Google cracks open access to its compute cloud — a little bit

The Google Compute Engine — the company’s response to Amazon’s(s amzn) EC2 service — is starting to open the floodgates to new users. While technically still in preview — frankly what at Google(s goog) is not in preview? — customers willing to plunk down $400 a month for Google Gold customer support can get access to GCE.

Previously GCE was an invite-only sort of thing, which made it analogous to a swank nightclub. If you can make it past the velvet rope and the surly bouncer — perhaps with a wad of cash — you’re in. Now you just need a couple hundred dollars a month. You could also sign up online for an account — but my nightclub analogy falls apart there. As a sweetener, Google also said it cut prices of its instances on average by 4 percent. It’s all outlined on the company’s blog.

Google Compute Engine logoAs GigaOM has reported here and here, many see GCE — which debuted last June — as perhaps the only real competitor to AWS on the compute side. Third parties are starting to support its APIs and some businesses who want either an alternative to AWS or a supplement to it want to try it out.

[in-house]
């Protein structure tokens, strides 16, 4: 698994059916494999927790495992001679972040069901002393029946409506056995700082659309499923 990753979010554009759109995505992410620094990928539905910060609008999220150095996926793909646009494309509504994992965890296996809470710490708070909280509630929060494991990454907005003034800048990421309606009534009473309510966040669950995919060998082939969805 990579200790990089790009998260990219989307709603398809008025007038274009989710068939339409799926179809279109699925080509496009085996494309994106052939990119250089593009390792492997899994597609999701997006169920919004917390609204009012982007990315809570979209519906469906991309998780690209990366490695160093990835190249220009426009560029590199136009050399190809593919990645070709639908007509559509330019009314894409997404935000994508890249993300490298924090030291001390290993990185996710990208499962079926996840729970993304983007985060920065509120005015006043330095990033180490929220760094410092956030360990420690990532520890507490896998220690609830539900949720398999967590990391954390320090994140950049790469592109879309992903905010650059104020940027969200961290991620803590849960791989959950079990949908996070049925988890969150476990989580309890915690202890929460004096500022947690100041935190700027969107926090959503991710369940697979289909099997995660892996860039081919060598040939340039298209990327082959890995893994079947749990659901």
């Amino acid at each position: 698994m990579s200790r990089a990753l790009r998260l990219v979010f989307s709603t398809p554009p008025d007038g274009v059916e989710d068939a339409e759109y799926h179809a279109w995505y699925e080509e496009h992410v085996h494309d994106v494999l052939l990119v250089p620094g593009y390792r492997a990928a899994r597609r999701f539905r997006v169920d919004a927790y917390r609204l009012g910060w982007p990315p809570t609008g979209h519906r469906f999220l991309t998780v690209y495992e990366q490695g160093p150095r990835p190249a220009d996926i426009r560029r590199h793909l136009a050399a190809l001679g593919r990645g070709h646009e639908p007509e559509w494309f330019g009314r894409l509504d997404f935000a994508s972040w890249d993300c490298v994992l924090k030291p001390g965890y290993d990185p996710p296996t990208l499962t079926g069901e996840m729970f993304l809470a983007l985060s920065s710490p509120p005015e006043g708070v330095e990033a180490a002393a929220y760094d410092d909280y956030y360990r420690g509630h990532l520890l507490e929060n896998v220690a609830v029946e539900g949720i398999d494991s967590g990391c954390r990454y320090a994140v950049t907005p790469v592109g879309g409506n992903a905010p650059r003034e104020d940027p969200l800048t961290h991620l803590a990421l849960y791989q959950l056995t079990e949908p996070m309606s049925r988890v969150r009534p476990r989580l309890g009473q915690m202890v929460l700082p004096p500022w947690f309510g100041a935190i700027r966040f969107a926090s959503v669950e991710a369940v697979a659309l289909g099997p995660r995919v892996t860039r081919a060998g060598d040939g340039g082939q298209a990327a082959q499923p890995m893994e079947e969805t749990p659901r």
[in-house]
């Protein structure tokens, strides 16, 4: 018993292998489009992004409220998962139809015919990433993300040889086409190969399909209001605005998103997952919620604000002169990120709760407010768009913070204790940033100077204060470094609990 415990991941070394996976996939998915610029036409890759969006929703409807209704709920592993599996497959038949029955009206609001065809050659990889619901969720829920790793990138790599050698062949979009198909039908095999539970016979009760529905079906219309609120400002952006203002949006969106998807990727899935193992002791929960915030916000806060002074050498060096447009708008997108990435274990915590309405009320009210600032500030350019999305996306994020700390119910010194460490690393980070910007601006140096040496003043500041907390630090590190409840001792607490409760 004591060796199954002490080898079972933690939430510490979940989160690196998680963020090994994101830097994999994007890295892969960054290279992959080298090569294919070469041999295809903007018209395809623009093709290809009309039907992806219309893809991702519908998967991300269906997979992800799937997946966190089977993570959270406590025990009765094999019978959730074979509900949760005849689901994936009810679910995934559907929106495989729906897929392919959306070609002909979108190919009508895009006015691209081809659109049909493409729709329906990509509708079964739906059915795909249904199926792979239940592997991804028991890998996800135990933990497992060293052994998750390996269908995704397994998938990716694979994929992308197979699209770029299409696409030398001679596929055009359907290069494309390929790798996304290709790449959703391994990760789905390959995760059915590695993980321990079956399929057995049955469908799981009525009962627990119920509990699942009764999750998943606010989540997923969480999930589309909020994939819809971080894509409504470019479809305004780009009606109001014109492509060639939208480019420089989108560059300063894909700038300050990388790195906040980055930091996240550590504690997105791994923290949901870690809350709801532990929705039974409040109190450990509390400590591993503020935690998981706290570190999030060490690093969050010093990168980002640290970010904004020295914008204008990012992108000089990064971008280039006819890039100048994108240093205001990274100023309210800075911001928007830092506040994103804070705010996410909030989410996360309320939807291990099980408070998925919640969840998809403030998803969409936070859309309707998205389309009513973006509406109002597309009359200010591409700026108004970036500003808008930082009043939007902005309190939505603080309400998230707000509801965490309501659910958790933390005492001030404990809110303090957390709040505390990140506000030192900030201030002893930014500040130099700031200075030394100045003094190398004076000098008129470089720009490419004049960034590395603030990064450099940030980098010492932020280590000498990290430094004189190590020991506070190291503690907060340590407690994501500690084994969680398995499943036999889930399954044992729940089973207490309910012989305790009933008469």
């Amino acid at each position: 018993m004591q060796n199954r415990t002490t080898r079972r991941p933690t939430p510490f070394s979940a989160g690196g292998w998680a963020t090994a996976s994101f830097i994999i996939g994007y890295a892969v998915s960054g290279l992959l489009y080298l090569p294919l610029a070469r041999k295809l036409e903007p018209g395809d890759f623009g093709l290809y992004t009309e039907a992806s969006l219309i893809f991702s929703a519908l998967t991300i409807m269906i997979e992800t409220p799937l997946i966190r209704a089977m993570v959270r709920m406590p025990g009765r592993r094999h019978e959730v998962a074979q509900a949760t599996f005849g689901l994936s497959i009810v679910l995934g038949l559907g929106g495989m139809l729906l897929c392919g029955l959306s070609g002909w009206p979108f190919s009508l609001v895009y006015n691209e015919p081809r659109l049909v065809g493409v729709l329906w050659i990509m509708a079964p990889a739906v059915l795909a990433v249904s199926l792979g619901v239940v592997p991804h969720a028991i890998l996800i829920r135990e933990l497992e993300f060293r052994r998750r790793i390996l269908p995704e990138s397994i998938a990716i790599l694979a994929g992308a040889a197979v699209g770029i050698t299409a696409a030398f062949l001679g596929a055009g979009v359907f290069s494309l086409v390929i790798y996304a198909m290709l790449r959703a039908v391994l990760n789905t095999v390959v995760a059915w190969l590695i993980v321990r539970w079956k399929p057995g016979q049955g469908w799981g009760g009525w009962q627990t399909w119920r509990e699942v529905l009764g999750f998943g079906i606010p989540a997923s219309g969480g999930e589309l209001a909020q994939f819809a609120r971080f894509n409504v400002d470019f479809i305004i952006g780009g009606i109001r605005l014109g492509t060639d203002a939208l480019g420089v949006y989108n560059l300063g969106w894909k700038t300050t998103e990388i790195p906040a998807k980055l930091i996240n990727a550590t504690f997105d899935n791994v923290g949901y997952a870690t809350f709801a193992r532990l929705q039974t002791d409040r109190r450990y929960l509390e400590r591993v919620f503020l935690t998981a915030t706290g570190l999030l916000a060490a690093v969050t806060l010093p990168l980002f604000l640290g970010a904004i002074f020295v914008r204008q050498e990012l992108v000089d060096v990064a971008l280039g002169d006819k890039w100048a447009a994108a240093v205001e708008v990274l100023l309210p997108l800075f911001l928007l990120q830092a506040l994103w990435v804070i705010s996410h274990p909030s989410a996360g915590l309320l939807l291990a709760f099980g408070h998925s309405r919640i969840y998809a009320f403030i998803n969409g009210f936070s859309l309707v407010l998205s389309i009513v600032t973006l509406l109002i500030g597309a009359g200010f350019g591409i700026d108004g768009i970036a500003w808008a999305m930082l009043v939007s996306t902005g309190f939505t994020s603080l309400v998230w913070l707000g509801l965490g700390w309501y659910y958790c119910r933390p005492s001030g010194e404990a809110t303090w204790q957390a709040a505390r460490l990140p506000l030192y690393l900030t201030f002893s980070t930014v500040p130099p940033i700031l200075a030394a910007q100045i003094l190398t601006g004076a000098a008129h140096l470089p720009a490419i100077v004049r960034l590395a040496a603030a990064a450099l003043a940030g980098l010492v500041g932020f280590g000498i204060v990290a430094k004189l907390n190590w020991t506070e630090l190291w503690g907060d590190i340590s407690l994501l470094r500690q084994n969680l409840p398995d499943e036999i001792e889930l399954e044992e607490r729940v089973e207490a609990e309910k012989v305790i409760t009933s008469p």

In February, RightScale, which helps customers monitor and manage their multi-cloud implementations, said it will resell and support GCE. That was right about the same time it started rolling out more comprehensive, tiered support options for  GCE, Google App Engine and other parts of its cloud empire.

Of course, Amazon has ramped up its customer support options — especially for businesses — over the past year and rolled out better management tools as well.

Google won’t divulge the number of current GCE users or talk about the wait list, but a third party with knowledge of the situation, said there is a huge backlog of would-be users — tens of thousands of them — waiting to get in.

That’s some kind of rope line.